Art in Transition: North in South

Carolina Apollo
Charlie DeSaussure

What came south as a result of the migration was a mixed bag of information. Some people came back disillusioned with the restictions imposed on them in the North. But there were many stories and pictures romanticizing the life of a cosmopolitan Northerner. In addition to the image of the North that many people embraced, there were also many artists who traveled north for academic training. One of the most prominent of these people is the Gullah artist Jonathan Green.

The facing picture of the "Carolina Apollo" is only one example of how the North has influenced southern artists. The artist, Charlie DeSaussure is an untrained artist from Charleston, S.C., who has never traveled to Harlem. Many of his paintings reflect an urban scene through a southern aesthetic. The vibrant yellows and blues are indictive of Carolina art, yet here the subject matter is a Northern attraction.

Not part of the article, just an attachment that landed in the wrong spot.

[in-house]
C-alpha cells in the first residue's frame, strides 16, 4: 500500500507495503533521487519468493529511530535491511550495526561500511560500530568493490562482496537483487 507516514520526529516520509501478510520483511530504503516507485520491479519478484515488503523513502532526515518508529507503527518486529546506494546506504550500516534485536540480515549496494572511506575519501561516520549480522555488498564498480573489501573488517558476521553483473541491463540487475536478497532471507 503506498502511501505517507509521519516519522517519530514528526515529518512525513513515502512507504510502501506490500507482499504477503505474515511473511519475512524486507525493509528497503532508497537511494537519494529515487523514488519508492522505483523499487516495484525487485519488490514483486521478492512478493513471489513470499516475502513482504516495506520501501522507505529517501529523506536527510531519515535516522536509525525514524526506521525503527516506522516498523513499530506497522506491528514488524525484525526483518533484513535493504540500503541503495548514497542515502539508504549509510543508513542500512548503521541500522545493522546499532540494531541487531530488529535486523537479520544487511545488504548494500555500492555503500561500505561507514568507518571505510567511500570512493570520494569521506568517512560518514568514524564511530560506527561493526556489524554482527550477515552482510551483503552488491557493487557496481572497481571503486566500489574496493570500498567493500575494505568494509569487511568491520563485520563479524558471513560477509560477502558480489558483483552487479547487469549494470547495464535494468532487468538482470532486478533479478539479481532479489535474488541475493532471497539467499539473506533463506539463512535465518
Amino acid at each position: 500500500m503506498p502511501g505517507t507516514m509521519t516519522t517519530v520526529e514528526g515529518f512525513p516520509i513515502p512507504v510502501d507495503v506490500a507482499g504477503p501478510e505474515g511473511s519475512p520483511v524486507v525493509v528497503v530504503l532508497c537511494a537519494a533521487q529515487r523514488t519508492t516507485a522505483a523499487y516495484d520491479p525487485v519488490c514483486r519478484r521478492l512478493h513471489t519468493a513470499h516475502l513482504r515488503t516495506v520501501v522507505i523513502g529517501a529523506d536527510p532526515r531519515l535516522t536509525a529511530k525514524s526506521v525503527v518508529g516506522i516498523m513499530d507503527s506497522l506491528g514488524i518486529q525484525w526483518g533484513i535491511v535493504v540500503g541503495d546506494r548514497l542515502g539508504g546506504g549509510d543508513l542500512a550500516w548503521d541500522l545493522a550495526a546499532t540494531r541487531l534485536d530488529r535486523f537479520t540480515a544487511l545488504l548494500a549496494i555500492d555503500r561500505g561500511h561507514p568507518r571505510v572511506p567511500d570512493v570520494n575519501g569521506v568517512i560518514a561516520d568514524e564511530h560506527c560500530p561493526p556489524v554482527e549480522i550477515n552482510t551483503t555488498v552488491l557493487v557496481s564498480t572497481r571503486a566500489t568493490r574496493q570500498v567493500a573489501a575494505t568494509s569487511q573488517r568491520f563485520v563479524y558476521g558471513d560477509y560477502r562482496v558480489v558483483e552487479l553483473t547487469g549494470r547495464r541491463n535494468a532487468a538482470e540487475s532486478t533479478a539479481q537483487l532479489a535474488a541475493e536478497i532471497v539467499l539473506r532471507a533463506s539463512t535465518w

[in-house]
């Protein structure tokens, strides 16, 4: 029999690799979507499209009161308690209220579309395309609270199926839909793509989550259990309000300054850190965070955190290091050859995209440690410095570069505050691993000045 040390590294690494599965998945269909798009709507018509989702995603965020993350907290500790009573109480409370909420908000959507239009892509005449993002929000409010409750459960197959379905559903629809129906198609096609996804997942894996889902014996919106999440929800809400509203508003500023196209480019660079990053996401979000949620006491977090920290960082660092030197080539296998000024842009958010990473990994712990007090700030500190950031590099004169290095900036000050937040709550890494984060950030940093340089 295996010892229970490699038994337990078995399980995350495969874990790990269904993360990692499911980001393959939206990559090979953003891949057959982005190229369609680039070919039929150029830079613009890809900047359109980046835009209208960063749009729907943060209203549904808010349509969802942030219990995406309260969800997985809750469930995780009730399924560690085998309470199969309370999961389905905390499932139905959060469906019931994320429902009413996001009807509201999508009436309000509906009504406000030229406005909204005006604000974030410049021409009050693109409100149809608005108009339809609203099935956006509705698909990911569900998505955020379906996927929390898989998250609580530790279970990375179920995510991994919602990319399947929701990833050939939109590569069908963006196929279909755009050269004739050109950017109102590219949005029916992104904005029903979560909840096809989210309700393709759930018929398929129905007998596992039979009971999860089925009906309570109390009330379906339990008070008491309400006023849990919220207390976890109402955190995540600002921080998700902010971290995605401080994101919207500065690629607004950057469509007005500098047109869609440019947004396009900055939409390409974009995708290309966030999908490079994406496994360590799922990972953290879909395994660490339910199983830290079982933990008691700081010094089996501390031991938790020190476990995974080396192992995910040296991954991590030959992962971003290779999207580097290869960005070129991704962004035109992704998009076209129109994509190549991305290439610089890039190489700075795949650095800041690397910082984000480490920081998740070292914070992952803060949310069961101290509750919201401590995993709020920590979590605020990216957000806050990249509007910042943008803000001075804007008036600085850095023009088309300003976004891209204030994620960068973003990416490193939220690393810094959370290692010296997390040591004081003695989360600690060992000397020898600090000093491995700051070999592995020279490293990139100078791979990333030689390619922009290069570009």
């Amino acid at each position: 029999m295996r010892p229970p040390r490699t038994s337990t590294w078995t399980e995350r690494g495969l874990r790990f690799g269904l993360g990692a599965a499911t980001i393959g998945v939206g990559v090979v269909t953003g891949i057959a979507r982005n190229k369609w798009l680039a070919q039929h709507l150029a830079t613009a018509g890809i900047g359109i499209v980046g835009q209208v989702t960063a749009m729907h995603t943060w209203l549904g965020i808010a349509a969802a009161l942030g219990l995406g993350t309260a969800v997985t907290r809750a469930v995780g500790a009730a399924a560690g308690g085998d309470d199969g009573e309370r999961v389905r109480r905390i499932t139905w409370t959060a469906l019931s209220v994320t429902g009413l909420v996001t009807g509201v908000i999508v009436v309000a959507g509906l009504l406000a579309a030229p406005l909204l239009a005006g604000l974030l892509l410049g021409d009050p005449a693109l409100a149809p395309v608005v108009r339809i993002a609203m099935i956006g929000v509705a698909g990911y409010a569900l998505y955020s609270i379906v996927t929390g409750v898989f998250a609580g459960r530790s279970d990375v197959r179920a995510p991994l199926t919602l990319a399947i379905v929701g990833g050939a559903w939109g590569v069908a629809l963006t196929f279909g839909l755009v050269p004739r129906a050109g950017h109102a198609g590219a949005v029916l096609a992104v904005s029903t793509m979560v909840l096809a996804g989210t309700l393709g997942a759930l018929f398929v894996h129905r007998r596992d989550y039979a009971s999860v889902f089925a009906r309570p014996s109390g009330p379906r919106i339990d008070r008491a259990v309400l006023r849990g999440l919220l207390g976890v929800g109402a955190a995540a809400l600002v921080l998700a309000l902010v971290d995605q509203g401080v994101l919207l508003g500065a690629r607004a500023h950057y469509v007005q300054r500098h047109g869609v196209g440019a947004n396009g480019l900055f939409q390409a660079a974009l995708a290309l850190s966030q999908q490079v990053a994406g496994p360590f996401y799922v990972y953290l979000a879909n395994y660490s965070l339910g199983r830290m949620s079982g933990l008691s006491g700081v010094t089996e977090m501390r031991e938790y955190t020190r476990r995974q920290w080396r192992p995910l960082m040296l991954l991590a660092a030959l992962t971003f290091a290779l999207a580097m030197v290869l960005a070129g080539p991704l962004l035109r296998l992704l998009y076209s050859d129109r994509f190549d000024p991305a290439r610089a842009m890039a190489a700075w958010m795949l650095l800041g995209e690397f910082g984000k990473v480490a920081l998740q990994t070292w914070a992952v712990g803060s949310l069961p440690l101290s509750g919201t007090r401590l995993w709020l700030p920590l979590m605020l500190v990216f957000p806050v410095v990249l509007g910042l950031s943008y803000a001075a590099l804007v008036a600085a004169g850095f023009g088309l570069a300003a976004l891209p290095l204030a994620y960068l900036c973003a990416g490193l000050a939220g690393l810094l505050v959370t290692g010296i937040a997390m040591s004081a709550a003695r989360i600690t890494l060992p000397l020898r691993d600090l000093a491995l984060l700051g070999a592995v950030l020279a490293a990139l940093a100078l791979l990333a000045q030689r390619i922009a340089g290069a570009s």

This portrayal of a northen city in such a local fashion has the same effect as William H. Johnson's "primitive" paintings. It invites outsiders into Harlem, presenting a comfortable and exciting version of an otherwise alien event. This painting expresses the wonder associated with the North and inspires the imagination.

The conversation with the North also brought about innovations in traditional arts. The art of Sea Grass Basket making has gone through many changes in the past 60 years. One aspect of change is the appearance of baskets who's form is not indigenous to the South. The one on the left is modeled after K-Mart laundry hamper. Others, such as this cocktail tray, are made to appeal to tourists.

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